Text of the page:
In maintaining their current Premier League average of three goals per game, Jurgen Klopp’s side became the first top-flight English team to score at least twice in 18 successive fixtures in all competitions.
Mohamed Salah’s figures continue to be equally impressive as his double, after Jordan Henderson’s opener, made it 19 goals in as many appearances.
His first was a beautifully-crafted curling shot across Jordan Pickford into the far corner but his second was all about a predatory instinct.
Diogo Jota lashing a shot past Pickford’s near post was the last thing Benitez – now eight matches without a win and just two points from a possible 24 – wanted to see.
For some fans it was the last thing they did see as they began to stream for the exits.
The game was played on the 62nd anniversary of Bill Shankly’s appointment as Liverpool manager and the early part of the second half in particular was something of a throwback as Everton put up a brief fight which had been lacking in the majority of their previous seven matches.
But that aside, the amount of space Liverpool were given in midfield in a Merseyside derby was barely believable.
Everton’s players were so far off the pace the visitors were able to play through them at will with Henderson running the show in the first 20 minutes.
Joel Matip’s header and two efforts from Salah, one denied by a smart low save from Pickford, could have put Klopp’s side ahead before Henderson actually did in the ninth minute.
A ball over the top to Sadio Mane had players looking for an offside flag but – in the meantime – the ball was moved on to Andy Robertson who cut back for Henderson, unsurprisingly unmarked inside the penalty area considering Everton’s earlier failings, and he coolly passed the ball beyond Pickford with his weaker left foot.
Had it not been for their goalkeeper, Everton would have been buried before half-time as he also saved from Trent Alexander-Arnold and Mane but was powerless to deny the class of Salah.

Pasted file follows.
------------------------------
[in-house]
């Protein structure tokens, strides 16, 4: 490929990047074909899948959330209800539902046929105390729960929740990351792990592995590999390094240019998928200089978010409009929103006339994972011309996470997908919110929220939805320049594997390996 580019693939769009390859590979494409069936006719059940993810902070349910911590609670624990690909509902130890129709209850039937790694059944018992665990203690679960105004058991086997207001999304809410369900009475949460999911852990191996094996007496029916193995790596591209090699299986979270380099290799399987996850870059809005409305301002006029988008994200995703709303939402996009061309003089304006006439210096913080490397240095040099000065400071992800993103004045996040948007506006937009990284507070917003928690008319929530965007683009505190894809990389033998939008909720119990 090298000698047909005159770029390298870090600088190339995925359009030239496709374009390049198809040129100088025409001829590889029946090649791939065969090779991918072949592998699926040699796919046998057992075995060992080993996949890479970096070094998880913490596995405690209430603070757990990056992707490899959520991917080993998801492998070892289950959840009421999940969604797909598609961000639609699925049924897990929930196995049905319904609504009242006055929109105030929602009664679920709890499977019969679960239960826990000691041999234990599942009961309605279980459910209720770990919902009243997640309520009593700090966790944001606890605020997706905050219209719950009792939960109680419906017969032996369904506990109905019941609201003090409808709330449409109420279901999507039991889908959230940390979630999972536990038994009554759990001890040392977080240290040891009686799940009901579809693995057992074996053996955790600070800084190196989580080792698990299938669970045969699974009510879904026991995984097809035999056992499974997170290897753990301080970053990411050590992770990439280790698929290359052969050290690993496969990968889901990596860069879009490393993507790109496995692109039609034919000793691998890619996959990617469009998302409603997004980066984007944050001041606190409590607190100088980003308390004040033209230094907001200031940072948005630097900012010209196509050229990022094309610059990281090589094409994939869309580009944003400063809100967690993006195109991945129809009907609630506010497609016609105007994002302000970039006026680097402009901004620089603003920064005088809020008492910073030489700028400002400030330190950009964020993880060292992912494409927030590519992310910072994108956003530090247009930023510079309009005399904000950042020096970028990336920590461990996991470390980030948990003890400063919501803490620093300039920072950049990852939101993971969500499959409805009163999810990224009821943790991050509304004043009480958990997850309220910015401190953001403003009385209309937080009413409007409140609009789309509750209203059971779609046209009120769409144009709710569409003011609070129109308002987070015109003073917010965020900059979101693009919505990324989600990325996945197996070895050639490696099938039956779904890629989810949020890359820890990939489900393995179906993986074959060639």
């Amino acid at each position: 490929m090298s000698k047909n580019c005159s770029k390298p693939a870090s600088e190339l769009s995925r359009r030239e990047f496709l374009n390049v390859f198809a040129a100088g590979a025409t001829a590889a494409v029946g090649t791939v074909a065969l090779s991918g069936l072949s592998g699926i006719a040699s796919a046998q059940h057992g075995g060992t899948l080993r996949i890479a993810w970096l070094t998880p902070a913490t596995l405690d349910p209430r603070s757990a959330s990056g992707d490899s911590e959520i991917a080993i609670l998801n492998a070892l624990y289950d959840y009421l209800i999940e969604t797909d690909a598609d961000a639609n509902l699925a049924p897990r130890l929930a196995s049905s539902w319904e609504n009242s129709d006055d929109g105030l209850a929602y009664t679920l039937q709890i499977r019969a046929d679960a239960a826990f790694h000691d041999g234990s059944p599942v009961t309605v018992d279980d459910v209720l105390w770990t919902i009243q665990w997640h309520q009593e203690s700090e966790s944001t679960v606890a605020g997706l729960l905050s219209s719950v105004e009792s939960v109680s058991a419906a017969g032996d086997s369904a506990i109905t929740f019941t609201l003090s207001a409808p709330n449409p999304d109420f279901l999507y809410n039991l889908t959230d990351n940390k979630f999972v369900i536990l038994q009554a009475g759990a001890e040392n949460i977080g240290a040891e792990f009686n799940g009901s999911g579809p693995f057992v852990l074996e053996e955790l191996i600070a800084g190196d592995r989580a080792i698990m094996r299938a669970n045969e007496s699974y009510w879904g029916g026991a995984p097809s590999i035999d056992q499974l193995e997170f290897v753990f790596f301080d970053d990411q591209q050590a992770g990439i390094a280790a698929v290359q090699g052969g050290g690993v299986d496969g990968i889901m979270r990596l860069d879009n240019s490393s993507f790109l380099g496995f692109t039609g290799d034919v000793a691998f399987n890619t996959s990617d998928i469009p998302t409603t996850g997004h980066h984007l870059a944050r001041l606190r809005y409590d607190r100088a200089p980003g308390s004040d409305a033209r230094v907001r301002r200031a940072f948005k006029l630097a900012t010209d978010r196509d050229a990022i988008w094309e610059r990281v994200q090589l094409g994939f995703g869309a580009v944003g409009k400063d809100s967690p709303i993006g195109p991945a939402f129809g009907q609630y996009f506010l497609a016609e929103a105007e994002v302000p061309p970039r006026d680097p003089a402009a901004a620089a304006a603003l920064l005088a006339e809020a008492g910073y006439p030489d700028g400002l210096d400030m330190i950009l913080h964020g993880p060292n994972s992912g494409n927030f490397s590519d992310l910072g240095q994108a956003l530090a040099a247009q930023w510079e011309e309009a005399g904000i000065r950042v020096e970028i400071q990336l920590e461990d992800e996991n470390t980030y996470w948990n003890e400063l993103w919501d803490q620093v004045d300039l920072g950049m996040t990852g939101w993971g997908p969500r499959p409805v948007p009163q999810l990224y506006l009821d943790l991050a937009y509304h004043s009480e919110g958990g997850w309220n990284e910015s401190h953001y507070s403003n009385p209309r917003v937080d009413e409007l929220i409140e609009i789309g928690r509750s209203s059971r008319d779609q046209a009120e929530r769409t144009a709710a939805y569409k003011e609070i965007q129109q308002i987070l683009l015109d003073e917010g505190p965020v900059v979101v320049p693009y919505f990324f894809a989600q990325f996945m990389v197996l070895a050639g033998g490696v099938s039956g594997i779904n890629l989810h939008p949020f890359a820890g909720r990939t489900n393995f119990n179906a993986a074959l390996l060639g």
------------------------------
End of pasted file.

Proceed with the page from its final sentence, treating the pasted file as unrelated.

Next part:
Caught in possession midway in the opposition’s half, Everton were left chasing shadows as Henderson’s inch-perfect through-ball inside left-back Lucas Digne sent the Egypt international racing clear and he clinically beat Pickford with a curling left-footed shot placed into the far corner.
Fittingly considering the impact Salah has had, it was the 500th league goal scored in Klopp’s 234th game.
The atmosphere was starting to turn inside Goodison and seeing Andros Townsend and Gray booked for diving did nothing to help the mood.
Alexander-Arnold slicing a Richarlison cross over his own crossbar appeared the closest Everton would come to troubling Liverpool’s goal before, out of nothing, they gave themselves a lifeline.
Mane lost possession wide on the left and Richarlison quickly slotted the ball through to Gray, who charged down through the middle to fire in a shot which Alisson Becker could not keep out.
It was Everton’s first goal in a month and one which saw Gray equal his joint-best Premier League scoring season, matching the four he got for Leicester in 2018-19.
The goal injected new life into the crowd and the players with even lumbering 32-year-old striker Salomon Rondon suddenly finding the energy to press the central defenders.
Mane’s goal-bound header blocked by Ben Godfrey just before the break suggested the pain was not over for Everton.
Benitez’s side came out galvanised for the second half and were making a contest of it until one error decided the game.
When Liverpool cleared a corner the ball was passed back by Gray to Coleman but the Toffees captain miscontrolled and the Egyptian brilliantly seized the opportunity, racing from halfway to roll a shot past Pickford.
Benitez – yet to beat his former side in seven attempts in domestic competition – tried his best to encourage and cajole renewed effort from his players but it was a hopeless task without his still-injured main striker Dominic Calvert-Lewin, and Jota made things worse in the 79th minute.
As Blues fans made a swift exit, the visiting Reds supporters entertained themselves with chants of “Rafa’s at the wheel” – a cruel twist on the song they taunted Manchester United fans with after their 5-0 win at Old Trafford in October.
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